One Last Encore for the Great "Statistical Tie" Fallacy

| Wed Oct. 3, 2012 2:11 PM EDT

If Ed Kilgore can steal an old post of mine about the whole "statistical tie" fallacy, well, I can too. I was going to do it anyway because Nicholas Beaudrot told me to, so here it is:

The idea of a "statistical tie" is based on the theory that (a) statistical results are credible only if they are at least 95% certain to be accurate, and (b) any lead less than a poll's margin of error is less than 95% certain.

There are two problems with this: first, 95% is not some kind of magic cutoff point, and second, the idea that the MOE represents 95% certainty is wrong anyway. A poll's MOE does represent a 95% confidence interval for each individual's percentage, but it doesn't represent a 95% confidence for the difference between the two, and that's what we're really interested in.

In fact, what we're really interested in is the probability that the difference is greater than zero — in other words, that one candidate is genuinely ahead of the other. But this probability isn't a cutoff, it's a continuum: the bigger the lead, the more likely that someone is ahead and that the result isn't just a polling fluke. So instead of lazily reporting any result within the MOE as a "tie," which is statistically wrong anyway, it would be more informative to just go ahead and tell us how probable it is that a candidate is really ahead. Here's a table that gives you the answer to within a point or two:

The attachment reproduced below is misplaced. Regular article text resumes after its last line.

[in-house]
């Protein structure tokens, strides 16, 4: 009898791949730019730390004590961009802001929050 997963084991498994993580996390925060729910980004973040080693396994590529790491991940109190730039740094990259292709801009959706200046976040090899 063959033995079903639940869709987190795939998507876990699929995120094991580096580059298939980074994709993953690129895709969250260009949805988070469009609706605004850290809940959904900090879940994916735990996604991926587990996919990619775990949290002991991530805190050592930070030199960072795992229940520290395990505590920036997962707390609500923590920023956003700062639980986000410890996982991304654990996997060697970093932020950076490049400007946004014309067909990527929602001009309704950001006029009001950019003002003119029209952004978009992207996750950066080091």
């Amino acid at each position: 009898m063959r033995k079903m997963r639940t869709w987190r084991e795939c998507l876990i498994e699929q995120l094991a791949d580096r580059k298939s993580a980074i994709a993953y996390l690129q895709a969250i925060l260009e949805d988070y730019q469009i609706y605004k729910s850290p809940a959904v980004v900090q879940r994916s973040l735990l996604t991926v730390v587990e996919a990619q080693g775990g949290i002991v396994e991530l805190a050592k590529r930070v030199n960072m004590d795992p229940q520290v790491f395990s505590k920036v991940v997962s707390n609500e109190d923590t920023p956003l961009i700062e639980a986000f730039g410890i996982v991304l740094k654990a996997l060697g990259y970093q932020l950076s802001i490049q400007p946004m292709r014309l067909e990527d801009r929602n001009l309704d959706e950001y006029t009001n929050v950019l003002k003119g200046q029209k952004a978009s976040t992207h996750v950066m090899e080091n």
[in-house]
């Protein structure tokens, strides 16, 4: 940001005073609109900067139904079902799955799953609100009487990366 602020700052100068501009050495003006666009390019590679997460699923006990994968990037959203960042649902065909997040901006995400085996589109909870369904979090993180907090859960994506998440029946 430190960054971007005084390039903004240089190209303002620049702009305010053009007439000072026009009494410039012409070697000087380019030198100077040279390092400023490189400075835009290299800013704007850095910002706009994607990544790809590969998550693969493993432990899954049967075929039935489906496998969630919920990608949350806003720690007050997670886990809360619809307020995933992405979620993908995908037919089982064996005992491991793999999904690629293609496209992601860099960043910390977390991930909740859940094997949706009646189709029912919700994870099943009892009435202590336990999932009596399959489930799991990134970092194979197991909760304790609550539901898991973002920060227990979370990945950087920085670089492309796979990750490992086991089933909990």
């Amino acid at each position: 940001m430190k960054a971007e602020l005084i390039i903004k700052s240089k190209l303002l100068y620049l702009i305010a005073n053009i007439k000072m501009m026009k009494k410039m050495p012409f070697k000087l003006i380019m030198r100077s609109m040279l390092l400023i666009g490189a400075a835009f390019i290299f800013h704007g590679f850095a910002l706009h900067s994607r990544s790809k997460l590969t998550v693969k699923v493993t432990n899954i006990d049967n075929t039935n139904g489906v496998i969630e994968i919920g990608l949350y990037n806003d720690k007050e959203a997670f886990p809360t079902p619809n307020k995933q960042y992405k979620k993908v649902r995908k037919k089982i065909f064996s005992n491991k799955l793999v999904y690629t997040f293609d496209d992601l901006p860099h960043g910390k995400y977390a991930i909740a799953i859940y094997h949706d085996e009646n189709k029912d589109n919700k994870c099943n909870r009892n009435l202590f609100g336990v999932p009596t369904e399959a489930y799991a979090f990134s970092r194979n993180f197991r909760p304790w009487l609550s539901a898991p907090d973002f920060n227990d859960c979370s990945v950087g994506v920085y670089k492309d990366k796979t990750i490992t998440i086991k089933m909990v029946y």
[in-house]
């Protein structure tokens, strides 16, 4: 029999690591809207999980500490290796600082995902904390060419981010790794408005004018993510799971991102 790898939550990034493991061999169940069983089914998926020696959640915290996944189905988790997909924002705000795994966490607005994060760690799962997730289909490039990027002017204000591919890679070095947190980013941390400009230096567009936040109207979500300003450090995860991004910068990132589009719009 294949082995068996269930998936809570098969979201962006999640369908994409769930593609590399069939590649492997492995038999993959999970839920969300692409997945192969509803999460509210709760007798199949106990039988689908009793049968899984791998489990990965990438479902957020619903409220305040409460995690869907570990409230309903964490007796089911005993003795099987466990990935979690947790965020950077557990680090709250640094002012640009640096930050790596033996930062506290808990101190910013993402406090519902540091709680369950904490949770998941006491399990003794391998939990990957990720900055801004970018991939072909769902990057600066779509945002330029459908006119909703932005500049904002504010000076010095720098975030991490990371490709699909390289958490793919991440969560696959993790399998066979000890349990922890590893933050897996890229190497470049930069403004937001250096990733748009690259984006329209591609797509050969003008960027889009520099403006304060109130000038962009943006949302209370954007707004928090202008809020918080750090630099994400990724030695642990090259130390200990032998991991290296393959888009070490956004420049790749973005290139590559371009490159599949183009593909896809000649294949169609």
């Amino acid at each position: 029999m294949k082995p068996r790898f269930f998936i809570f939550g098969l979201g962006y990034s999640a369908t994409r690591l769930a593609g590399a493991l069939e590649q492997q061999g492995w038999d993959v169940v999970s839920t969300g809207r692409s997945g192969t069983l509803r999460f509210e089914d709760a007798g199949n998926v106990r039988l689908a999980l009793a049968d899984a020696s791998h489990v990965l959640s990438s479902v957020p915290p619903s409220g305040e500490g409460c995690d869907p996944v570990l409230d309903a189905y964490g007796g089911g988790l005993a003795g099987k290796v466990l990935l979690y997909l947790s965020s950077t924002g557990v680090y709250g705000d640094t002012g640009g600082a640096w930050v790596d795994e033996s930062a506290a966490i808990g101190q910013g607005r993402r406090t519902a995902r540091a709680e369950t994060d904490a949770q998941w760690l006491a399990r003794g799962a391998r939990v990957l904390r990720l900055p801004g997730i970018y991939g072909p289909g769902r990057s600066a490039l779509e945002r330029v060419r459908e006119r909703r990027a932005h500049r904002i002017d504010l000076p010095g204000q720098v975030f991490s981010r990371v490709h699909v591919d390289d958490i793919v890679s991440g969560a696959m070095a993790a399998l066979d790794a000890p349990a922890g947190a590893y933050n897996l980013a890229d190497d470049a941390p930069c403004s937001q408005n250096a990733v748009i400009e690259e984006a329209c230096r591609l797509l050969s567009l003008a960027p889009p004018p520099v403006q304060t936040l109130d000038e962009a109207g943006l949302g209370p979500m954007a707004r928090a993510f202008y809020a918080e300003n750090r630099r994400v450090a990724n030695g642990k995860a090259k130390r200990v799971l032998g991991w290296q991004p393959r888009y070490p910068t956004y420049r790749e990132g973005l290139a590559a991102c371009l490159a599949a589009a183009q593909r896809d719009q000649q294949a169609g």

Pretty handy, no? Most national polls have an MOE of about 3%, so you can usually just use that row. NBC, for example, puts Obama ahead of Romney right now by 49-46%. So what are the odds that Obama is really ahead, and this isn't just a statistical fluke? Answer: 84%.

But now for the bad news: As fun as it is to haul this thing out every few years, it's obsolete. If you want to know who's ahead, there are now loads of sites that aggregate multiple polls in various ways to provide estimates with far less margin of error than any single poll. If Pollster or RCP says that Obama is ahead by three points, then the odds are that he really is ahead by three points. There's still plenty of room for various kinds of error in these poll-of-polls averages, but pure sample error isn't really one of them any more.

For the record, as of today Pollster has Obama ahead by 4.3%; RCP has Obama ahead by 4.0%; Sam Wang's meta-margin has Obama ahead by 5.06%; and Nate Silver has Obama ahead by 3.9%. I think it's pretty safe to say that, at this moment in time, Obama is comfortably ahead.

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